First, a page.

Aerogels are a class of materials that exhibit the lowest density, thermal conductivity, refractive index and sound velocity of any bulk solid. Aerogels are among the most versatile materials available for technical applications due to their many exceptional properties.
This material has chemists, physicists, astronomers, and materials scientists utilizing its properties in myriad applications, from a water purifier for desalinizing seawater to installation on a NASA satellite as a meteorite particle collector.
In new research appearing in the May 9 online edition of the Proceedings of the National Academy of Sciences, a Livermore team created a diamond aerogel from a standard carbon-based aerogel precursor using a laser-heated diamond anvil cell.
A diamond anvil cell consists of two opposing diamonds with the sample compressed between them. It can compress a small piece of material (tens of micrometers or smaller) to extreme pressures, which can exceed 3 million atmospheres. The device has been used to recreate the pressure existing deep inside planets, creating materials and phases not observed under normal conditions. Since diamonds are transparent, intense laser light also can be focused onto the sample to simultaneously heat it to thousands of degrees.The new form of diamond has a very low density similar to that of the precursor of around 40 milligrams per cubic centimeter, which is only about 40 times denser than air.
In creating diamond aergoels, lead researcher Peter Pauzauskie, a former Lawrence fellow now at the University of Washington, infused the pores of a standard, carbon-based aerogel with neon, preventing the entire aerogel from collapsing on itself.
At that point, the team subjected the aerogel sample to tremendous pressures and temperatures (above 200,000 atmospheres and in excess of 2,240 degrees Fahrenheit), forcing the carbon atoms within to shift their arrangement and create crystalline diamonds.
The success of this work also leads the team to speculate that additional novel forms of diamond may be obtained by exposing appropriate precursors to the right combination of high pressure and temperature.
Livermore researchers on the project include: Jonathan Crowhurst, Marcus Worsley, Ted Laurence, Yinmin "Morris" Wang, Trevor Wiley, Kenneth Visbeck, William Evans, Joseph Zaug and Joe Satcher Jr.More Information
Anne Stark | EurekAlert!
From ancient fossils to future cars
21.10.2016 | University of California - Riverside
Study explains strength gap between graphene, carbon fiber
20.10.2016 | Rice University
Researchers from the Institute for Quantum Computing (IQC) at the University of Waterloo led the development of a new extensible wiring technique capable of controlling superconducting quantum bits, representing a significant step towards to the realization of a scalable quantum computer.
"The quantum socket is a wiring method that uses three-dimensional wires based on spring-loaded pins to address individual qubits," said Jeremy Béjanin, a PhD...
In a paper in Scientific Reports, a research team at Worcester Polytechnic Institute describes a novel light-activated phenomenon that could become the basis for applications as diverse as microscopic robotic grippers and more efficient solar cells.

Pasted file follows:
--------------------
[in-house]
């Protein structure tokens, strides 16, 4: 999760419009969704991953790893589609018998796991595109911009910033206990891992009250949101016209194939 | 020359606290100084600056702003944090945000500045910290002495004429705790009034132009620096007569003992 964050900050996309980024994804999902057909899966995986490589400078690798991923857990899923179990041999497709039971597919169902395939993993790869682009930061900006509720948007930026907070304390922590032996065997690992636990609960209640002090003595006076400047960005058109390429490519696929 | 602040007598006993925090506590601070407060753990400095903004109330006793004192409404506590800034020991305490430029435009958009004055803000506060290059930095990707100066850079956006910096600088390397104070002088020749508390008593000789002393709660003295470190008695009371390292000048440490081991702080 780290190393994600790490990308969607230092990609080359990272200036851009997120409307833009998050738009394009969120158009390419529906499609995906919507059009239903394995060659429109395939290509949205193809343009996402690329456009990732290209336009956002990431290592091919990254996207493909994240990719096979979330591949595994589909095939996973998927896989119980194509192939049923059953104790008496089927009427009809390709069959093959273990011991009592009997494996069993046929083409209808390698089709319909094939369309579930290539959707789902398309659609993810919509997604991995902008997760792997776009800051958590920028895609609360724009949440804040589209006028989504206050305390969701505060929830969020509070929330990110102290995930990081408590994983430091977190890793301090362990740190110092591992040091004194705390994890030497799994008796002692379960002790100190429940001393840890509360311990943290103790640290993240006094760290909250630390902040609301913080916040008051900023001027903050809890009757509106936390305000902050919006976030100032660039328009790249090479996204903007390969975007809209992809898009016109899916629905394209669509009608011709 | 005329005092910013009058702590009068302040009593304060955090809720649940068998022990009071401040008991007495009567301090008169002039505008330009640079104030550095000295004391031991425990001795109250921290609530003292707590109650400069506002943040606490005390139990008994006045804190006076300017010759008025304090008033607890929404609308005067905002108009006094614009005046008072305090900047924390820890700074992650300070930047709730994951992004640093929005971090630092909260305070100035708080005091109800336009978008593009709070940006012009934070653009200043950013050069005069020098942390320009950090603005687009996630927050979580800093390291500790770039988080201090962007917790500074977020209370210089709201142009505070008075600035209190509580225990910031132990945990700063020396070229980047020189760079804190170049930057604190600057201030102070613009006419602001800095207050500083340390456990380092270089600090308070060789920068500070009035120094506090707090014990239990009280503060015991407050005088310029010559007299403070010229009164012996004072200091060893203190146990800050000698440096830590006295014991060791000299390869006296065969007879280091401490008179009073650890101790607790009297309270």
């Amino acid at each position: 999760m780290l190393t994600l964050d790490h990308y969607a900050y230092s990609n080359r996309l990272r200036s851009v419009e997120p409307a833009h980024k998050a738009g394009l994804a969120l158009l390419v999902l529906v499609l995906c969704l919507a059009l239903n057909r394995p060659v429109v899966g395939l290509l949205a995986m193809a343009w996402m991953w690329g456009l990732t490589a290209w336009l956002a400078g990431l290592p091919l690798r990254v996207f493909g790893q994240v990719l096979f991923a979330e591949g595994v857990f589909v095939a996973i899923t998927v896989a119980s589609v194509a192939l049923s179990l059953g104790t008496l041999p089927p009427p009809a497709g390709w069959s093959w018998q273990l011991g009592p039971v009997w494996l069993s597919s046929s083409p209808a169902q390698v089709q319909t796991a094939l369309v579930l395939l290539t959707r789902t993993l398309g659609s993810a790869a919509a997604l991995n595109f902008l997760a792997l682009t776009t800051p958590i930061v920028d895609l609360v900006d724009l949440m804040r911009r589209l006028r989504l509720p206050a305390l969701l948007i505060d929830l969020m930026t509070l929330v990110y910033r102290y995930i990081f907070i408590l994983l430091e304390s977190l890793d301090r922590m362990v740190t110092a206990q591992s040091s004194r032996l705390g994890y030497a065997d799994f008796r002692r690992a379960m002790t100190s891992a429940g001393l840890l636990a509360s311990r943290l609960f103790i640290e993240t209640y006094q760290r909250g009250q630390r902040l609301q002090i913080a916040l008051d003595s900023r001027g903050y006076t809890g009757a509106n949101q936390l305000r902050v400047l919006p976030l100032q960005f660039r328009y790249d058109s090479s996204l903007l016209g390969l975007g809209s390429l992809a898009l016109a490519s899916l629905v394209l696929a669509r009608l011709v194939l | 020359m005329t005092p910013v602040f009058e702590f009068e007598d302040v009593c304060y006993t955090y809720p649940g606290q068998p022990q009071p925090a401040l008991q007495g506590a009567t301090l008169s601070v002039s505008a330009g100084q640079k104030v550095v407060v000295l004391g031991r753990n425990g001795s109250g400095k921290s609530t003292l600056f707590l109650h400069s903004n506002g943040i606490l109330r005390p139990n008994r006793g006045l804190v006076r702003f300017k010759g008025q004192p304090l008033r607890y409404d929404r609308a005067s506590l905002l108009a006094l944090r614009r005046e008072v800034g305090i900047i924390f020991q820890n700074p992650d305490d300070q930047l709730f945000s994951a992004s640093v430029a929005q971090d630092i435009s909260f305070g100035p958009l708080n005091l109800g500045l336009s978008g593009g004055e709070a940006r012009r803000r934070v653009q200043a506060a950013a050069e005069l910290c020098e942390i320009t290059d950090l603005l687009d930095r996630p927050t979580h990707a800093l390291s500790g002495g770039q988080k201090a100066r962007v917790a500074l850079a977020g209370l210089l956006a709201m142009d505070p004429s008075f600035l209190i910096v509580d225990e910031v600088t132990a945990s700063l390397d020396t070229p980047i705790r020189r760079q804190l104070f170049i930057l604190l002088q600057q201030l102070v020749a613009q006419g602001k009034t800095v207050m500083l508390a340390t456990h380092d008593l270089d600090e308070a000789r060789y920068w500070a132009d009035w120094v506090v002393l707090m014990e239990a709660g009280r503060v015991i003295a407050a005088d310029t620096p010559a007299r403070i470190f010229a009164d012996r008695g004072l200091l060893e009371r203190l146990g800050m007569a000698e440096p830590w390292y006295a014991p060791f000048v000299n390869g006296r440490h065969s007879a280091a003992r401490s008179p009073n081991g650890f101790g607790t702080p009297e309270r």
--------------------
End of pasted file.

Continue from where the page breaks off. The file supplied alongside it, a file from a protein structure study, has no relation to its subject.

A research team at Worcester Polytechnic Institute (WPI) has developed a revolutionary, light-activated semiconductor nanocomposite material that can be used...
By forcefully embedding two silicon atoms in a diamond matrix, Sandia researchers have demonstrated for the first time on a single chip all the components needed to create a quantum bridge to link quantum computers together.
"People have already built small quantum computers," says Sandia researcher Ryan Camacho. "Maybe the first useful one won't be a single giant quantum computer...
COMPAMED has become the leading international marketplace for suppliers of medical manufacturing. The trade fair, which takes place every November and is co-located to MEDICA in Dusseldorf, has been steadily growing over the past years and shows that medical technology remains a rapidly growing market.
In 2016, the joint pavilion by the IVAM Microtechnology Network, the Product Market “High-tech for Medical Devices”, will be located in Hall 8a again and will...
'Ferroelectric' materials can switch between different states of electrical polarization in response to an external electric field. This flexibility means they show promise for many applications, for example in electronic devices and computer memory. Current ferroelectric materials are highly valued for their thermal and chemical stability and rapid electro-mechanical responses, but creating a material that is scalable down to the tiny sizes needed for technologies like silicon-based semiconductors (Si-based CMOS) has proven challenging.
Now, Hiroshi Funakubo and co-workers at the Tokyo Institute of Technology, in collaboration with researchers across Japan, have conducted experiments to...
14.10.2016 | Event News
14.10.2016 | Event News
12.10.2016 | Event News
21.10.2016 | Health and Medicine
21.10.2016 | Information Technology
21.10.2016 | Materials Sciences